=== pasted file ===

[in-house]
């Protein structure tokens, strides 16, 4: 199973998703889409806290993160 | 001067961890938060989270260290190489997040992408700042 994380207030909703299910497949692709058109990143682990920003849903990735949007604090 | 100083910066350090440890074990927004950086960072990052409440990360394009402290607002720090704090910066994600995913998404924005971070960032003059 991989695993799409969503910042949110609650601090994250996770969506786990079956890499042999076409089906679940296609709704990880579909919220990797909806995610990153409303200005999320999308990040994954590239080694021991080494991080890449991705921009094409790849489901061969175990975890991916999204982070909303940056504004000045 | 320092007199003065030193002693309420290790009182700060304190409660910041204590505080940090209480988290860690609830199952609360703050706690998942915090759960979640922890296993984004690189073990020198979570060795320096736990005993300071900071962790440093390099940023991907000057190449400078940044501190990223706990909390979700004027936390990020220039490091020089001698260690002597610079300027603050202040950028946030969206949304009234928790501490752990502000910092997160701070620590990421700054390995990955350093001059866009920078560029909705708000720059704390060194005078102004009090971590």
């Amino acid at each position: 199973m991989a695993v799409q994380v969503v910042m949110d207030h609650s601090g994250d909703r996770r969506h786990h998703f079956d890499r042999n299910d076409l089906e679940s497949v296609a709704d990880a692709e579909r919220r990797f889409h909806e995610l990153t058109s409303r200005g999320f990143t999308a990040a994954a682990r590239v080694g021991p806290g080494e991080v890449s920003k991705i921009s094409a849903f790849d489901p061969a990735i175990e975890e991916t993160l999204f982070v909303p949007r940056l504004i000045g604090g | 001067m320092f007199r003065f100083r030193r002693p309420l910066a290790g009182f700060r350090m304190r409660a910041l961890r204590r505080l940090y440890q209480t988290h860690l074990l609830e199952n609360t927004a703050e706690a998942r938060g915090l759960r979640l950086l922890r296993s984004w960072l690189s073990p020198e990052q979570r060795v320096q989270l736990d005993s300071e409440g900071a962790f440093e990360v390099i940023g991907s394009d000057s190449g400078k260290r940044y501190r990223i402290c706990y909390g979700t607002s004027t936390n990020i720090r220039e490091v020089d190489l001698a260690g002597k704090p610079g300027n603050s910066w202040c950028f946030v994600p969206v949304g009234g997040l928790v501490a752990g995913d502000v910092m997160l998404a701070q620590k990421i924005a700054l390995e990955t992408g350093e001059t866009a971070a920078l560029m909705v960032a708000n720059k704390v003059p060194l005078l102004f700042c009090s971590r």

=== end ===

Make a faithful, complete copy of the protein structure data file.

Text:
[in-house]
């Protein structure tokens, strides 16, 4: 199973998703889409806290993160 | 001067961890938060989270260290190489997040992408700042 994380207030909703299910497949692709058109990143682990920003849903990735949007604090 | 100083910066350090440890074990927004950086960072990052409440990360394009402290607002720090704090910066994600995913998404924005971070960032003059 991989695993799409969503910042949110609650601090994250996770969506786990079956890499042999076409089906679940296609709704990880579909919220990797909806995610990153409303200005999320999308990040994954590239080694021991080494991080890449991705921009094409790849489901061969175990975890991916999204982070909303940056504004000045 | 320092007199003065030193002693309420290790009182700060304190409660910041204590505080940090209480988290860690609830199952609360703050706690998942915090759960979640922890296993984004690189073990020198979570060795320096736990005993300071900071962790440093390099940023991907000057190449400078940044501190990223706990909390979700004027936390990020220039490091020089001698260690002597610079300027603050202040950028946030969206949304009234928790501490752990502000910092997160701070620590990421700054390995990955350093001059866009920078560029909705708000720059704390060194005078102004009090971590």
């Amino acid at each position: 199973m991989a695993v799409q994380v969503v910042m949110d207030h609650s601090g994250d909703r996770r969506h786990h998703f079956d890499r042999n299910d076409l089906e679940s497949v296609a709704d990880a692709e579909r919220r990797f889409h909806e995610l990153t058109s409303r200005g999320f990143t999308a990040a994954a682990r590239v080694g021991p806290g080494e991080v890449s920003k991705i921009s094409a849903f790849d489901p061969a990735i175990e975890e991916t993160l999204f982070v909303p949007r940056l504004i000045g604090g | 001067m320092f007199r003065f100083r030193r002693p309420l910066a290790g009182f700060r350090m304190r409660a910041l961890r204590r505080l940090y440890q209480t988290h860690l074990l609830e199952n609360t927004a703050e706690a998942r938060g915090l759960r979640l950086l922890r296993s984004w960072l690189s073990p020198e990052q979570r060795v320096q989270l736990d005993s300071e409440g900071a962790f440093e990360v390099i940023g991907s394009d000057s190449g400078k260290r940044y501190r990223i402290c706990y909390g979700t607002s004027t936390n990020i720090r220039e490091v020089d190489l001698a260690g002597k704090p610079g300027n603050s910066w202040c950028f946030v994600p969206v949304g009234g997040l928790v501490a752990g995913d502000v910092m997160l998404a701070q620590k990421i924005a700054l390995e990955t992408g350093e001059t866009a971070a920078l560029m909705v960032a708000n720059k704390v003059p060194l005078l102004f700042c009090s971590r």